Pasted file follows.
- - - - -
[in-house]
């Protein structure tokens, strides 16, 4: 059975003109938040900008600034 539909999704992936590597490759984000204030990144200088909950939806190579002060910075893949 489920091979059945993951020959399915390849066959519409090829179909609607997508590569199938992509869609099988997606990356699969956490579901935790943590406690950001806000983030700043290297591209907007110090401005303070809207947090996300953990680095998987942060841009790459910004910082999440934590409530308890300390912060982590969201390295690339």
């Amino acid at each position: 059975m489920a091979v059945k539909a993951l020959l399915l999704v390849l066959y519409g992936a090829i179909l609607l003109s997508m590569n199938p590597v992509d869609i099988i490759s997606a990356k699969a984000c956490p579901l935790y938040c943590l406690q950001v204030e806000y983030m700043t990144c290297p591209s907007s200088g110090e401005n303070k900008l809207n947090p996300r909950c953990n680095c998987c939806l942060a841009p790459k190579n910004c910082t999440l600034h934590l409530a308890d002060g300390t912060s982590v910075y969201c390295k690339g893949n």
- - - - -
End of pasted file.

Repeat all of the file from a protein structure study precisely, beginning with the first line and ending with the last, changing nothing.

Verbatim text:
[in-house]
């Protein structure tokens, strides 16, 4: 059975003109938040900008600034 539909999704992936590597490759984000204030990144200088909950939806190579002060910075893949 489920091979059945993951020959399915390849066959519409090829179909609607997508590569199938992509869609099988997606990356699969956490579901935790943590406690950001806000983030700043290297591209907007110090401005303070809207947090996300953990680095998987942060841009790459910004910082999440934590409530308890300390912060982590969201390295690339």
């Amino acid at each position: 059975m489920a091979v059945k539909a993951l020959l399915l999704v390849l066959y519409g992936a090829i179909l609607l003109s997508m590569n199938p590597v992509d869609i099988i490759s997606a990356k699969a984000c956490p579901l935790y938040c943590l406690q950001v204030e806000y983030m700043t990144c290297p591209s907007s200088g110090e401005n303070k900008l809207n947090p996300r909950c953990n680095c998987c939806l942060a841009p790459k190579n910004c910082t999440l600034h934590l409530a308890d002060g300390t912060s982590v910075y969201c390295k690339g893949n």